Many an old recipe is in fact the forerunner of a present day one. So whilst a dish from the medieval era may look a little unusual at first glance, there are actually many common threads that link it to a similar one in use today. The staples of medieval food such as bread, meat, fish, vegetables, salad, sauces, desserts and cakes were just as important in 12th century as they are in the 21st century.
Not many dishes were actually documented due to the relatively low percentage of the population who were literate but some records do remain. However, the majority of recipes were passed down by word of mouth from generation to generation and over the centuries it is this ‘knowledge’ that people have drawn on to continue using as well as to refine the dishes prepared and eaten by our ancestors.
If you follow the links to the individual sections of recipes we have, such as bread recipes, you will begin to discover some surprising facts. Some will relate to similarities between recipes then and now and others will be the entire opposite, particularly when it comes to ingredients used. Alternatively, just visit our recipes grid for an overview of medieval recipes you can choose from.
Medieval & Modern Comparisons
An example of similarity between medieval and modern food is beef and red wine stew, a good recipe for which can be found here. This has long been a popular meat dish and of course remains popular to this day. The ingredients may have changed a little over the years but not radically so – it is still essentially beef with red wine!
An example of a big difference between medieval and modern food is salad. Salad was entirely different then to what we know today. The lettuce, tomatoes and cucumber that many of us grew up with and continue to enjoy were simply not generally available in medieval Europe. Salad recipes consisted mainly of flowers and herbs.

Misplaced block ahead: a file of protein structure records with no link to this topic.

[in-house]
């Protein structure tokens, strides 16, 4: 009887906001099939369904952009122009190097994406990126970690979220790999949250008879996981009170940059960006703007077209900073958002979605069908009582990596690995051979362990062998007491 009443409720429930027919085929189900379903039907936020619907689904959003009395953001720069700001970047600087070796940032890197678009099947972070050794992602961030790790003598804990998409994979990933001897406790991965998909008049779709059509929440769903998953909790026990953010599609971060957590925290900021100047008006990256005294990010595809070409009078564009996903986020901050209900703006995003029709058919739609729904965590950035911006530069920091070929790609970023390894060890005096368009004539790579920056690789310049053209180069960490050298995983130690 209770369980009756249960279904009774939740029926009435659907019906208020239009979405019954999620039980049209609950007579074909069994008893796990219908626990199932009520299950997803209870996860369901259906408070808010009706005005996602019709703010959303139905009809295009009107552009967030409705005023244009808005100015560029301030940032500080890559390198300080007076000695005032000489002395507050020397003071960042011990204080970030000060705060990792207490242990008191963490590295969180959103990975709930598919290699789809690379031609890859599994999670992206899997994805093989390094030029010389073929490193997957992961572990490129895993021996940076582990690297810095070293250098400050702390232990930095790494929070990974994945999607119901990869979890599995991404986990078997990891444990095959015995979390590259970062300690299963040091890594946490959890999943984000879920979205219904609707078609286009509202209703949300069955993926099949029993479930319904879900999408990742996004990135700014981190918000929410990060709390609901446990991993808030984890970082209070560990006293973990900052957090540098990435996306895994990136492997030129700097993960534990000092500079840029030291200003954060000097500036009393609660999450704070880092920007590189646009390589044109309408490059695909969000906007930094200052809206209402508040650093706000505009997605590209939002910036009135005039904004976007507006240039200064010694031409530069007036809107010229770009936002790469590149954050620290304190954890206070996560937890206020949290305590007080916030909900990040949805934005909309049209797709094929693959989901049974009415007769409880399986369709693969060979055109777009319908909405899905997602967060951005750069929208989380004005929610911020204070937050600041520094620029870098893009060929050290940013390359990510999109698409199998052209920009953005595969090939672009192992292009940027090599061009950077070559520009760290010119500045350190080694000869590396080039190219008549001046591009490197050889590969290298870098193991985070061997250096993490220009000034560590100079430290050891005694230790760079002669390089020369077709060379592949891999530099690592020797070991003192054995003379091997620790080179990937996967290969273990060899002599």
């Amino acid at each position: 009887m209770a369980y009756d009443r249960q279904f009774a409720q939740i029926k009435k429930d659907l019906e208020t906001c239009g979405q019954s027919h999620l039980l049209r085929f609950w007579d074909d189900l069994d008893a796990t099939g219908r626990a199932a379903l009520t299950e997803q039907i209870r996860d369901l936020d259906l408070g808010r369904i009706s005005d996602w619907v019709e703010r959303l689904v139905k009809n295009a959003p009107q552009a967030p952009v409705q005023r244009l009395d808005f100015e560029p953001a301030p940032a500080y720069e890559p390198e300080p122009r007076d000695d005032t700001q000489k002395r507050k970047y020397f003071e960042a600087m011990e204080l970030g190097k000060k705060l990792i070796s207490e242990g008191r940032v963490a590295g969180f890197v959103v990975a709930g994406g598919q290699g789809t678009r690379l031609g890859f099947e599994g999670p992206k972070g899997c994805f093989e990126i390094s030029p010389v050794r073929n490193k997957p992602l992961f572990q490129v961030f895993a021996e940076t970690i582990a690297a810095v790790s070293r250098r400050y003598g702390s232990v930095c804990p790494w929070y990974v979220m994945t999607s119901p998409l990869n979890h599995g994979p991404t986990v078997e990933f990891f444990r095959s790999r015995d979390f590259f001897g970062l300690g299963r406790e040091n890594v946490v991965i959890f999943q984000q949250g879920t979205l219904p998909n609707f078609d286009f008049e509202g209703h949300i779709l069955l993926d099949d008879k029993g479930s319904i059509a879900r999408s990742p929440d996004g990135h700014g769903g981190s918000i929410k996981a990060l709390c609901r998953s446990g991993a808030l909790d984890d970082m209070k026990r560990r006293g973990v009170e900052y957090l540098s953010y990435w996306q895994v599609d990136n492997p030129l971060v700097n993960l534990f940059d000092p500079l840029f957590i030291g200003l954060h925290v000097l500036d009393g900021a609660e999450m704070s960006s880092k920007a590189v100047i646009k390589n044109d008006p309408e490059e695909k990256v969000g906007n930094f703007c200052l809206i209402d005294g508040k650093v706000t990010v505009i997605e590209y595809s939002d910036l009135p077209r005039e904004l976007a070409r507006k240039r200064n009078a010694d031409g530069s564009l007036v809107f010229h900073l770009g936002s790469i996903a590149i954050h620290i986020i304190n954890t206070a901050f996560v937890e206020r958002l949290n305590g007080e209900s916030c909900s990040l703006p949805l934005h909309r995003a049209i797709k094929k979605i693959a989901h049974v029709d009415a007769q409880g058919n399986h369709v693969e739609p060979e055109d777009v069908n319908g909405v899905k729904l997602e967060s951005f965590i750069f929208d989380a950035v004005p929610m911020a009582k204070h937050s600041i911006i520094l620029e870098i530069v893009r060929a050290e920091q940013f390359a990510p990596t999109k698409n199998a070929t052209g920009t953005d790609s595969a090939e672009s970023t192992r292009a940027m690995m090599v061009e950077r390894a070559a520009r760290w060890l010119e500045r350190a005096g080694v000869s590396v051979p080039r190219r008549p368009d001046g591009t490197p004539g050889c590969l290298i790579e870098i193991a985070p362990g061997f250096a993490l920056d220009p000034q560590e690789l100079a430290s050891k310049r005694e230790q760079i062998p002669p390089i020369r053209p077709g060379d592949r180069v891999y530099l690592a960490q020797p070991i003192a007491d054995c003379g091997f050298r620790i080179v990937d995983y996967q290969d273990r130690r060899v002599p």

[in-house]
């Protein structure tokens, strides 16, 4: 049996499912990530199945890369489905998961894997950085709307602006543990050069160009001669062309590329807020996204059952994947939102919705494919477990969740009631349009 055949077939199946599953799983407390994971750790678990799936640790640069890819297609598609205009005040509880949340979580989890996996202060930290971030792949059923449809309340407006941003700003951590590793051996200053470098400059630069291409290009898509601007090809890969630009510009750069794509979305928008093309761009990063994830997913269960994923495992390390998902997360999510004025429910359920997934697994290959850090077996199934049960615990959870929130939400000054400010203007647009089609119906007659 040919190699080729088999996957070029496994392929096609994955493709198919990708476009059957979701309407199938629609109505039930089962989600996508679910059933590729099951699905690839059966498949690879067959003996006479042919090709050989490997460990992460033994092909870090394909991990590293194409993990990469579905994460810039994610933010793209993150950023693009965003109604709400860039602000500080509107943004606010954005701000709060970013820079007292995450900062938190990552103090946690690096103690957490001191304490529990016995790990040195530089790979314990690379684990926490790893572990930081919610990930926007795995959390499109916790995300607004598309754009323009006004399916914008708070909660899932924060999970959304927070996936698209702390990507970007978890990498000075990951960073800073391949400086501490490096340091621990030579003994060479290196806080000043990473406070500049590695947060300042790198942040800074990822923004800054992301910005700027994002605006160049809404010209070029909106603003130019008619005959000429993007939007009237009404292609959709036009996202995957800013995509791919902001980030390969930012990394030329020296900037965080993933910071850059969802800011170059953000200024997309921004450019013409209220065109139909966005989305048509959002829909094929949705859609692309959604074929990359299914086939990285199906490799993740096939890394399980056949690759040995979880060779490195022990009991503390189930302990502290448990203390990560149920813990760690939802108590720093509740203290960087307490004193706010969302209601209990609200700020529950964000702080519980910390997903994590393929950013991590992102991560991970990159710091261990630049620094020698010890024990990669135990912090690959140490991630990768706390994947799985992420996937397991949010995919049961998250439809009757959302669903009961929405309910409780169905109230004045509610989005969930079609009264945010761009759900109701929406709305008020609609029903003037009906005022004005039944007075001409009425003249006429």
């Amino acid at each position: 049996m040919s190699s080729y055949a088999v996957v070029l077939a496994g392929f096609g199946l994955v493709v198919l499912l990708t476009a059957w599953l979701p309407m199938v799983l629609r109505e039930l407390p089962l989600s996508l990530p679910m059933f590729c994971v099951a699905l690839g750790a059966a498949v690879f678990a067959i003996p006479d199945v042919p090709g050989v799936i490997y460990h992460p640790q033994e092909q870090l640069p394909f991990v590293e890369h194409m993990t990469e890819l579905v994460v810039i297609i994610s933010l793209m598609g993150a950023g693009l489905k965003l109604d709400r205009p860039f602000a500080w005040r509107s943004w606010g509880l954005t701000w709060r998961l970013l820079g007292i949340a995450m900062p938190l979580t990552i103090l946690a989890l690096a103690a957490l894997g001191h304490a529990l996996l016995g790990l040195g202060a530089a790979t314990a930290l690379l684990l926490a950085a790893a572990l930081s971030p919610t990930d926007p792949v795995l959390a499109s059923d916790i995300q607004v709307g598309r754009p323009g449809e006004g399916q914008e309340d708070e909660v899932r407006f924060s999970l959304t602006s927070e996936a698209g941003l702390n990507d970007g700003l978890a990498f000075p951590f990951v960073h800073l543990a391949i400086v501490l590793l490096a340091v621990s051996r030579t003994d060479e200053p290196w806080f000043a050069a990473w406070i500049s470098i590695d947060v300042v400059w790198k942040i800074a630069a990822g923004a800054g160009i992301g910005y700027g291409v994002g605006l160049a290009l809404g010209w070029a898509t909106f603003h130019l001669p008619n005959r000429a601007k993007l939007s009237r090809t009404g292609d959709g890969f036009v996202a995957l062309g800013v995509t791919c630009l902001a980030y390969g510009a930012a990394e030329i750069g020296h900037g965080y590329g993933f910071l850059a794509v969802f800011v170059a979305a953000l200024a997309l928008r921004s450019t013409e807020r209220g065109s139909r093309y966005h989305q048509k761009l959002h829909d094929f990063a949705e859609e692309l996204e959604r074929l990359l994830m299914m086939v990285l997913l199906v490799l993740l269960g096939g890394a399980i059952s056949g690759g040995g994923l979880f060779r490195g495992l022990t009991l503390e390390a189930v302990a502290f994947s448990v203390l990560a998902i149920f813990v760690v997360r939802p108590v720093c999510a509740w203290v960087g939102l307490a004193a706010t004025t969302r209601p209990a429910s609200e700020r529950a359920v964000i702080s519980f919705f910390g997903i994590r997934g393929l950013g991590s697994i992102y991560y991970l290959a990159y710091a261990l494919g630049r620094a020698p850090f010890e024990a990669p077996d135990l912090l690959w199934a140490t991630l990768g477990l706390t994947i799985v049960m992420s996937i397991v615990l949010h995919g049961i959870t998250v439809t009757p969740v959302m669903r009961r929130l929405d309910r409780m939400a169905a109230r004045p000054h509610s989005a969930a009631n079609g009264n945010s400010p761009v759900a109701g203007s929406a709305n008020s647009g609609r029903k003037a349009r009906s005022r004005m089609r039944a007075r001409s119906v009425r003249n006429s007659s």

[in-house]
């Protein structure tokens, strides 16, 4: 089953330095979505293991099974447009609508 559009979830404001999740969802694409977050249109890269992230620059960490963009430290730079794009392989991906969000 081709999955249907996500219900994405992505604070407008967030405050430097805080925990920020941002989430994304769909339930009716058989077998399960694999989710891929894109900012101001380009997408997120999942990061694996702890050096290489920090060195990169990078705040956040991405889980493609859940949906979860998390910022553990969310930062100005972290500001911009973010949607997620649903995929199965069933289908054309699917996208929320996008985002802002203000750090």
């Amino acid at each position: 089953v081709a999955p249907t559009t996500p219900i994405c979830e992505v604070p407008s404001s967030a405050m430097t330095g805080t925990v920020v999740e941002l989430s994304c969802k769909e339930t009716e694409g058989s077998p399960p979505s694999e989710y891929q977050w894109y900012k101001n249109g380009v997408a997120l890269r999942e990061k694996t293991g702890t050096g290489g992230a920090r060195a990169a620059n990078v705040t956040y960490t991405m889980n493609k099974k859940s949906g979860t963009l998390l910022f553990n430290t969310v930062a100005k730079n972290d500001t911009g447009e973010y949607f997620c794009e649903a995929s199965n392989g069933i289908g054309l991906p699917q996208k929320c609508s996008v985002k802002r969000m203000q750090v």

One of the most notable things about food from that period is that it echoed a class division – food for the rich and food for the poor. The common medieval man and his family (peasants) had far fewer ingredients available to them. They often kept chickens but generally did not eat them as they were needed to produce eggs and they were not allowed to hunt in the forests owned by nobles so deer and wild boar were meats destined only for the lord’s table. The same applied to freshwater fish. So the average working family’s diet was quite bland with herbs and vegetables forming the core of their diet. You can read more about this on our introductory page about medieval food in general.
The dishes featured in this site have been selected to reflect the different diets of both noble and peasant and we hope you will find enjoyment and excitement in the taste experience they offer.